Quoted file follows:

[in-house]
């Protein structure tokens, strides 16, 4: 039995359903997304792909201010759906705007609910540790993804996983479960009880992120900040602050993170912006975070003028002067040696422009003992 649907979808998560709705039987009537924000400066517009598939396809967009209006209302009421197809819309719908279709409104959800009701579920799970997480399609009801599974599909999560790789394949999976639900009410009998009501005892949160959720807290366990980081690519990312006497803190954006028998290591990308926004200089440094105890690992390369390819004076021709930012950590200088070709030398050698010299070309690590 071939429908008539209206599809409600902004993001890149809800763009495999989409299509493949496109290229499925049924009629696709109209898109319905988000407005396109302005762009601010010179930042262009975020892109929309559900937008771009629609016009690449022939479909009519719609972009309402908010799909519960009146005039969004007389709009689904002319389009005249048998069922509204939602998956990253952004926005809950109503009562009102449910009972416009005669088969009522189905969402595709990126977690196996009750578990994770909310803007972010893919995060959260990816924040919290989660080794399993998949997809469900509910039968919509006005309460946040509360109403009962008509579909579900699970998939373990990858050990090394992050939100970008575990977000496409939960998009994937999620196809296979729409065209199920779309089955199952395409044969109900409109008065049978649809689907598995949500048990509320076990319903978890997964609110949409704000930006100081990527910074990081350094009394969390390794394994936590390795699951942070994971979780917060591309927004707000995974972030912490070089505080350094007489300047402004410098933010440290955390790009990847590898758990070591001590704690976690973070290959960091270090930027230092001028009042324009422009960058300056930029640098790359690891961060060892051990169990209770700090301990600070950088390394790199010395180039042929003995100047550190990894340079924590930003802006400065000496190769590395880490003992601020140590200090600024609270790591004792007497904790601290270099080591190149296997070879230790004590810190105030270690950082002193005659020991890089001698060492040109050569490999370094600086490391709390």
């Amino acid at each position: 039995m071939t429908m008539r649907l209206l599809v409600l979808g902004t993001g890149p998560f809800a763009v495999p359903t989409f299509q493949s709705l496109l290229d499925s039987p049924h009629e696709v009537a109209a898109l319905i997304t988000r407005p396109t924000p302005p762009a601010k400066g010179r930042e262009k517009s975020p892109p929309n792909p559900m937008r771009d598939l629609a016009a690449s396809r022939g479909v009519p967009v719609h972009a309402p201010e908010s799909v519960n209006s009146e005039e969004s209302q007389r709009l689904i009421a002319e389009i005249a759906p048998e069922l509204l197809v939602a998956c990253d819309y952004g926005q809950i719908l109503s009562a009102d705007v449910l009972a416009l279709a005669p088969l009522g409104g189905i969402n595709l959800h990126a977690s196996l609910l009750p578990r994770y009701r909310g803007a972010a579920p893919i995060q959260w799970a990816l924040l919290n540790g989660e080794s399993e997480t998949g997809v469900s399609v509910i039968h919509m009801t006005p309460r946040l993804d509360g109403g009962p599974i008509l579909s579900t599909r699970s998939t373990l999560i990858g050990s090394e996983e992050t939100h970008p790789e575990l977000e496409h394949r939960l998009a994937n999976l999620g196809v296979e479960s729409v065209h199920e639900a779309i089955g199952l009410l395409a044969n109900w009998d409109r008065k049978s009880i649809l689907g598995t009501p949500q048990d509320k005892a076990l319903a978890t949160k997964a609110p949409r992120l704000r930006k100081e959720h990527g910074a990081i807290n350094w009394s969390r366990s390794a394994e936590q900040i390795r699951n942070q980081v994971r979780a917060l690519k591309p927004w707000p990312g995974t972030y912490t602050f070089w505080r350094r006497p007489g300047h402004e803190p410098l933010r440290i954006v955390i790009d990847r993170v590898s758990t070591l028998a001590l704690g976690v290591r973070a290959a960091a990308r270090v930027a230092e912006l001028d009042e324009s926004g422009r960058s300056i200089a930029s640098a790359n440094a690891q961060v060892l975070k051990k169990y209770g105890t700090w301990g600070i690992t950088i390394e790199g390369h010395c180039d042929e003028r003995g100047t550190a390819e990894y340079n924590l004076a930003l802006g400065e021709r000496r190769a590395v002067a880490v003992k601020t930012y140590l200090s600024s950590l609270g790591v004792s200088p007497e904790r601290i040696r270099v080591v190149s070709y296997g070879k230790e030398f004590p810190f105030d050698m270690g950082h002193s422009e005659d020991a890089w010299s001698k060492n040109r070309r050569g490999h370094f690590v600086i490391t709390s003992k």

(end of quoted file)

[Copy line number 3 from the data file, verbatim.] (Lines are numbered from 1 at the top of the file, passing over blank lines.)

């Amino acid at each position: 039995m071939t429908m008539r649907l209206l599809v409600l979808g902004t993001g890149p998560f809800a763009v495999p359903t989409f299509q493949s709705l496109l290229d499925s039987p049924h009629e696709v009537a109209a898109l319905i997304t988000r407005p396109t924000p302005p762009a601010k400066g010179r930042e262009k517009s975020p892109p929309n792909p559900m937008r771009d598939l629609a016009a690449s396809r022939g479909v009519p967009v719609h972009a309402p201010e908010s799909v519960n209006s009146e005039e969004s209302q007389r709009l689904i009421a002319e389009i005249a759906p048998e069922l509204l197809v939602a998956c990253d819309y952004g926005q809950i719908l109503s009562a009102d705007v449910l009972a416009l279709a005669p088969l009522g409104g189905i969402n595709l959800h990126a977690s196996l609910l009750p578990r994770y009701r909310g803007a972010a579920p893919i995060q959260w799970a990816l924040l919290n540790g989660e080794s399993e997480t998949g997809v469900s399609v509910i039968h919509m009801t006005p309460r946040l993804d509360g109403g009962p599974i008509l579909s579900t599909r699970s998939t373990l999560i990858g050990s090394e996983e992050t939100h970008p790789e575990l977000e496409h394949r939960l998009a994937n999976l999620g196809v296979e479960s729409v065209h199920e639900a779309i089955g199952l009410l395409a044969n109900w009998d409109r008065k049978s009880i649809l689907g598995t009501p949500q048990d509320k005892a076990l319903a978890t949160k997964a609110p949409r992120l704000r930006k100081e959720h990527g910074a990081i807290n350094w009394s969390r366990s390794a394994e936590q900040i390795r699951n942070q980081v994971r979780a917060l690519k591309p927004w707000p990312g995974t972030y912490t602050f070089w505080r350094r006497p007489g300047h402004e803190p410098l933010r440290i954006v955390i790009d990847r993170v590898s758990t070591l028998a001590l704690g976690v290591r973070a290959a960091a990308r270090v930027a230092e912006l001028d009042e324009s926004g422009r960058s300056i200089a930029s640098a790359n440094a690891q961060v060892l975070k051990k169990y209770g105890t700090w301990g600070i690992t950088i390394e790199g390369h010395c180039d042929e003028r003995g100047t550190a390819e990894y340079n924590l004076a930003l802006g400065e021709r000496r190769a590395v002067a880490v003992k601020t930012y140590l200090s600024s950590l609270g790591v004792s200088p007497e904790r601290i040696r270099v080591v190149s070709y296997g070879k230790e030398f004590p810190f105030d050698m270690g950082h002193s422009e005659d020991a890089w010299s001698k060492n040109r070309r050569g490999h370094f690590v600086i490391t709390s003992k």